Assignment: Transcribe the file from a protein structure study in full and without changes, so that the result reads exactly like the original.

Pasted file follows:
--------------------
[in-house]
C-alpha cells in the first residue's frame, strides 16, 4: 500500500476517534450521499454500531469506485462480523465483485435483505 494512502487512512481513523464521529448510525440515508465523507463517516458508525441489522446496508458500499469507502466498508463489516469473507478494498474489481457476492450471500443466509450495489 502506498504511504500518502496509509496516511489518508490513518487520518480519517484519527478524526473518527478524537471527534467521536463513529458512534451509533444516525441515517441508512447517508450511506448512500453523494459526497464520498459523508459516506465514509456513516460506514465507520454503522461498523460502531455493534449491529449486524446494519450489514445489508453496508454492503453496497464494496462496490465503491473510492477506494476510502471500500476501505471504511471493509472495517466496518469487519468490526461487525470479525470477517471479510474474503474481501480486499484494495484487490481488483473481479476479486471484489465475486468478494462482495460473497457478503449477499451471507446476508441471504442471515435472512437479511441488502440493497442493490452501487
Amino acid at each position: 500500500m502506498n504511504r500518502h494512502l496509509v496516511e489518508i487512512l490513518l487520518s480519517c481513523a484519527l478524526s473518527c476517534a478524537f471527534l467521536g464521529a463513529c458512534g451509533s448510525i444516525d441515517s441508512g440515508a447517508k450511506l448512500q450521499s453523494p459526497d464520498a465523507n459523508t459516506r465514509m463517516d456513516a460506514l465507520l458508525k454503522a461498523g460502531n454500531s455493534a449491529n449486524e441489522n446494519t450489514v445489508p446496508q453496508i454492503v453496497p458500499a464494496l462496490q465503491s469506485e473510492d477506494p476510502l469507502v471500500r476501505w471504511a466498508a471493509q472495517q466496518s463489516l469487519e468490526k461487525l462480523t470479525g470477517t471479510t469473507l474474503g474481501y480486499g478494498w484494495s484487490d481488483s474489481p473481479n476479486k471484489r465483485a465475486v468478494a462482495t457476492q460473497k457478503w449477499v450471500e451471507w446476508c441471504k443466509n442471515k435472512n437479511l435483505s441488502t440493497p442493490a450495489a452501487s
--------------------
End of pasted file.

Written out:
[in-house]
C-alpha cells in the first residue's frame, strides 16, 4: 500500500476517534450521499454500531469506485462480523465483485435483505 494512502487512512481513523464521529448510525440515508465523507463517516458508525441489522446496508458500499469507502466498508463489516469473507478494498474489481457476492450471500443466509450495489 502506498504511504500518502496509509496516511489518508490513518487520518480519517484519527478524526473518527478524537471527534467521536463513529458512534451509533444516525441515517441508512447517508450511506448512500453523494459526497464520498459523508459516506465514509456513516460506514465507520454503522461498523460502531455493534449491529449486524446494519450489514445489508453496508454492503453496497464494496462496490465503491473510492477506494476510502471500500476501505471504511471493509472495517466496518469487519468490526461487525470479525470477517471479510474474503474481501480486499484494495484487490481488483473481479476479486471484489465475486468478494462482495460473497457478503449477499451471507446476508441471504442471515435472512437479511441488502440493497442493490452501487
Amino acid at each position: 500500500m502506498n504511504r500518502h494512502l496509509v496516511e489518508i487512512l490513518l487520518s480519517c481513523a484519527l478524526s473518527c476517534a478524537f471527534l467521536g464521529a463513529c458512534g451509533s448510525i444516525d441515517s441508512g440515508a447517508k450511506l448512500q450521499s453523494p459526497d464520498a465523507n459523508t459516506r465514509m463517516d456513516a460506514l465507520l458508525k454503522a461498523g460502531n454500531s455493534a449491529n449486524e441489522n446494519t450489514v445489508p446496508q453496508i454492503v453496497p458500499a464494496l462496490q465503491s469506485e473510492d477506494p476510502l469507502v471500500r476501505w471504511a466498508a471493509q472495517q466496518s463489516l469487519e468490526k461487525l462480523t470479525g470477517t471479510t469473507l474474503g474481501y480486499g478494498w484494495s484487490d481488483s474489481p473481479n476479486k471484489r465483485a465475486v468478494a462482495t457476492q460473497k457478503w449477499v450471500e451471507w446476508c441471504k443466509n442471515k435472512n437479511l435483505s441488502t440493497p442493490a450495489a452501487s